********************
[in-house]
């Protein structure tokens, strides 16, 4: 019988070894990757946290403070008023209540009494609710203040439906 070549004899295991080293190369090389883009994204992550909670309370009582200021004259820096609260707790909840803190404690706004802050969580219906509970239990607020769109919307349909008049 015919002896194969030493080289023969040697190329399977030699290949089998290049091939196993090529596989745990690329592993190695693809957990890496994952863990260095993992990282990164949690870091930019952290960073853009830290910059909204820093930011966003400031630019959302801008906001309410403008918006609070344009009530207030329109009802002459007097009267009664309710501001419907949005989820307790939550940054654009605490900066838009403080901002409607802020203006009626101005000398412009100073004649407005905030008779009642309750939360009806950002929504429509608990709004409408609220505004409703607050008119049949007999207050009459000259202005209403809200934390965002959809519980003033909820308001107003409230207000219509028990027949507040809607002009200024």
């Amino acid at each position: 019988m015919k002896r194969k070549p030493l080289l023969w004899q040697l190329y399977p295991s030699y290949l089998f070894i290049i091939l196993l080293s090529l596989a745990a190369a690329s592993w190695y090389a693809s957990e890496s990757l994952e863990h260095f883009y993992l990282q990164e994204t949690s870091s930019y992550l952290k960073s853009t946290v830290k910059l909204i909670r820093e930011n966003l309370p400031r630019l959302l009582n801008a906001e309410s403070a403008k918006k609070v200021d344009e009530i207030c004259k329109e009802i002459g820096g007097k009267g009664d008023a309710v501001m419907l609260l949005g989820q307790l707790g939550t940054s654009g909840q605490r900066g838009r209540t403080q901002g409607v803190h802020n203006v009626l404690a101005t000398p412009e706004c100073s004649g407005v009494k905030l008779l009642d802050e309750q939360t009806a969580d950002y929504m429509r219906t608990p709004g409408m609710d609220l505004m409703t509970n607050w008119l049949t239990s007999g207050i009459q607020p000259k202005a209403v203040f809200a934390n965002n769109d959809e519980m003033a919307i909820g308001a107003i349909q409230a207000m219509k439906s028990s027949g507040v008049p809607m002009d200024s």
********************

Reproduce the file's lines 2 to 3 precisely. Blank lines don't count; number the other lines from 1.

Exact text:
């Protein structure tokens, strides 16, 4: 019988070894990757946290403070008023209540009494609710203040439906 070549004899295991080293190369090389883009994204992550909670309370009582200021004259820096609260707790909840803190404690706004802050969580219906509970239990607020769109919307349909008049 015919002896194969030493080289023969040697190329399977030699290949089998290049091939196993090529596989745990690329592993190695693809957990890496994952863990260095993992990282990164949690870091930019952290960073853009830290910059909204820093930011966003400031630019959302801008906001309410403008918006609070344009009530207030329109009802002459007097009267009664309710501001419907949005989820307790939550940054654009605490900066838009403080901002409607802020203006009626101005000398412009100073004649407005905030008779009642309750939360009806950002929504429509608990709004409408609220505004409703607050008119049949007999207050009459000259202005209403809200934390965002959809519980003033909820308001107003409230207000219509028990027949507040809607002009200024």
């Amino acid at each position: 019988m015919k002896r194969k070549p030493l080289l023969w004899q040697l190329y399977p295991s030699y290949l089998f070894i290049i091939l196993l080293s090529l596989a745990a190369a690329s592993w190695y090389a693809s957990e890496s990757l994952e863990h260095f883009y993992l990282q990164e994204t949690s870091s930019y992550l952290k960073s853009t946290v830290k910059l909204i909670r820093e930011n966003l309370p400031r630019l959302l009582n801008a906001e309410s403070a403008k918006k609070v200021d344009e009530i207030c004259k329109e009802i002459g820096g007097k009267g009664d008023a309710v501001m419907l609260l949005g989820q307790l707790g939550t940054s654009g909840q605490r900066g838009r209540t403080q901002g409607v803190h802020n203006v009626l404690a101005t000398p412009e706004c100073s004649g407005v009494k905030l008779l009642d802050e309750q939360t009806a969580d950002y929504m429509r219906t608990p709004g409408m609710d609220l505004m409703t509970n607050w008119l049949t239990s007999g207050i009459q607020p000259k202005a209403v203040f809200a934390n965002n769109d959809e519980m003033a919307i909820g308001a107003i349909q409230a207000m219509k439906s028990s027949g507040v008049p809607m002009d200024s």